If we now look at HTML, it started in a similar manner: The author enters his text, headings, whatnot, in a corresponding mark-up language (the “ML” part of HTML), and the rendering is done by whatever client/browser the reader uses to access the document. Originally, the rendering and capabilities of HTML were very close to plain text: The possibility of linking was there, but the rendering was limited by the text terminals originally used. As GUI browsers became prevalent somewhere around 1993–1994 and, in the following years, commercial companies flooded the Internet, the development of HTML took a very unfortunate turn:

What should have happened was a development to something resembling LaTeX (in its capabilities, not necessarily syntax; and taking the differing field of use into account). Someone providing a web-site would have written his texts in a fix mark-up, put his navigational structure into a similar definition, possibly given some advisory layout instructions (e.g. a preferred background color), and similar. This would then have been rendered by the user’s browser according to his preferences and to what the browser makers considered usable. (Some modern CMS’s work according to a similar principle; but with the major draw-back that the end-user’s control is limited, and that the rendering of menus and other usability features are determined by the CMS instead of the browser.) The result would have been a high degree of user-friendliness, a consistent look and navigation (based on browser, respectively user preference), no nasty surprises, no need to have a specific browser to view a specific site, etc. With a bit of luck, although this may be over-optimistic, the average web-site might actually have had content worth reading...

What did happen: Layout was given priority, executives and web-designers obsessed over unimportant details, websites often required specific browsers or screen resolutions, every website had its own navigational solution, etc. New functionality was introduced in an incompatible manner by various browser makers (e.g. JavaScript or Active-X), or third parties (Java, Flash). All in all, a splendid example of the proverb “Too many cooks spoil the broth.”...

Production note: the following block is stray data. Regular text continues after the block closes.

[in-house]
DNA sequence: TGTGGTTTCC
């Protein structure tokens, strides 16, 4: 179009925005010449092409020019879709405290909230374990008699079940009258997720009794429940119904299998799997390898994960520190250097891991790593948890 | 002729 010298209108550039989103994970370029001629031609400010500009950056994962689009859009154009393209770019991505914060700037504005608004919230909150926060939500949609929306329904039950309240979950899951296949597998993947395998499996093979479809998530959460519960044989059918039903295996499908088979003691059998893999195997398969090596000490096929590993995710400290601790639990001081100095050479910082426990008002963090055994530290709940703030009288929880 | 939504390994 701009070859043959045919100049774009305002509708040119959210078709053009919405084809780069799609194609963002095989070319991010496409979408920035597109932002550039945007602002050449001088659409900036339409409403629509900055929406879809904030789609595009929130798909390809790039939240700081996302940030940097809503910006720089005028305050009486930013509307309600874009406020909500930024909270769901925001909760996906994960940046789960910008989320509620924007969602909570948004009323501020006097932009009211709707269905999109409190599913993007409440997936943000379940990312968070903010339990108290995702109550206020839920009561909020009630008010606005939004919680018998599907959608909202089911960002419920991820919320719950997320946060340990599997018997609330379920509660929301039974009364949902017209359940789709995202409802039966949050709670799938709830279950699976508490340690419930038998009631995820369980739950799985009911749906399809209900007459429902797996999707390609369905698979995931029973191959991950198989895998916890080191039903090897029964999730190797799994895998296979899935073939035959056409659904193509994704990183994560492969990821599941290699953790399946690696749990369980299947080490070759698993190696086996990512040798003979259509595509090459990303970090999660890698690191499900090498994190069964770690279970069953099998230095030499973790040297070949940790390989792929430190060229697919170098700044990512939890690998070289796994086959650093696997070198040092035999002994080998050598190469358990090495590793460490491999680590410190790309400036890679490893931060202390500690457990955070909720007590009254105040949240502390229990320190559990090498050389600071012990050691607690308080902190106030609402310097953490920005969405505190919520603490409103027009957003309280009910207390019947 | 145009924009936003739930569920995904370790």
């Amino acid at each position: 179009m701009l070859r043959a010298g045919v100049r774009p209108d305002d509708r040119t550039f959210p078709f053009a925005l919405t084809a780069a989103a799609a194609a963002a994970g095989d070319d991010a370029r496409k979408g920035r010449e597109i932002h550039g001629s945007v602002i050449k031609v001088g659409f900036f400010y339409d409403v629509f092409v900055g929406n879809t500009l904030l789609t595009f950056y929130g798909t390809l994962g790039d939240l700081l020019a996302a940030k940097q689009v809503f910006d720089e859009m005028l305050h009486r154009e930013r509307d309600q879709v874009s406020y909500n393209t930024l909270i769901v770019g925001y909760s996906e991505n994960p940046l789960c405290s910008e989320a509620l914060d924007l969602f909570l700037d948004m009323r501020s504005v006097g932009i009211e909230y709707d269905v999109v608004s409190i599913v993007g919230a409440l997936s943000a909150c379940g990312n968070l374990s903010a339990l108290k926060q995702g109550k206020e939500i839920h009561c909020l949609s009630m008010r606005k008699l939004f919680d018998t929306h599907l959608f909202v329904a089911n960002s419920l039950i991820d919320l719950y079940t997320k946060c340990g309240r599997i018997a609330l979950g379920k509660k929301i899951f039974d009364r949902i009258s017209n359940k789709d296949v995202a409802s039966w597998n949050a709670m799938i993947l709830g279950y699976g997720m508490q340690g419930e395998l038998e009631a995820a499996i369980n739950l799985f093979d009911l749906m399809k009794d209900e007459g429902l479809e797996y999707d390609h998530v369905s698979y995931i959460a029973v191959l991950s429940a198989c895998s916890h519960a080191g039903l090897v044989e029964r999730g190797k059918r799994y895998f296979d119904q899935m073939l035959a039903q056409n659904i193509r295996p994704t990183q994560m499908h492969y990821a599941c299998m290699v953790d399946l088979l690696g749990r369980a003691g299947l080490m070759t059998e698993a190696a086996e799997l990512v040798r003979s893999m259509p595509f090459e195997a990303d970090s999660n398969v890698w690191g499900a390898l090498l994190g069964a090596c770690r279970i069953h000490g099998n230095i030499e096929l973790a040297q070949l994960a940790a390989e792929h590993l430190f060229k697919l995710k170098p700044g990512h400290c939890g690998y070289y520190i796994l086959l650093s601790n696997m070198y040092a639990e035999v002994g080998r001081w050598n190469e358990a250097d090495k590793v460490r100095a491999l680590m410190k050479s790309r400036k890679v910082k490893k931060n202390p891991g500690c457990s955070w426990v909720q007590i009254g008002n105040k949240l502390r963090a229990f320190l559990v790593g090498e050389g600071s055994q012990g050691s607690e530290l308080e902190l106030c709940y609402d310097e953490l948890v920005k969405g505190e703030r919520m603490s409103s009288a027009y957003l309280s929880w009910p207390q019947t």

Notably, even today, HTML it self does not contain something so basic as a mark-up tag (respectively, set of tags) for the definition of menus; and many other functions that could today be an integrated and well-thought-through part of HTML are provided only by third-party solutions (e.g. RichFaces) or company-internal (and usually low-quality) solutions.

GUI development (detail view)

The obvious area of application for a software developer is GUI development. Rather than re-hash what has already been repeatedly written on this topic, I recommend the reader to brush up on the motivations of e.g. MVCw or Three-tier_architecturew.

In brief, however, consider the amount of work needed to replace one GUI with another or to port to a different platform/framework, the ease of maintenance, the level of abstraction and the independence of the back-end from the front-end, and similar concerns.

Generally: Separation of concerns

Separation of content and layout is a special case of the more general principle of separation of concerns. Importantly, however, not separating content and layout is almost always wrong; not separating other concerns is in many cases harmless (or does only limited harm). In some cases, it can even be beneficial, e.g. for sufficiently small applications. (With the major reservation that what is small will not always remain small: The assumption that a certain “easy” solution will be acceptable because a program is small, intended to be used once and then thrown away, or similar, has come back to bite many a developer—often on repeated occasions. Err on the side of too much separation even privately; do so even more in the office.)

Further, only rarely will the general public be exposed to other special cases of separation of concerns than content and layout: Partially, this is something that happens in the implementation, where they cannot spot it; partially, things that should be done with separation are not—often with the claim from the software makers that it is easier or more “user-friendly” that way. (Typical office packages and WYSIWYG editors provide good examples of this.)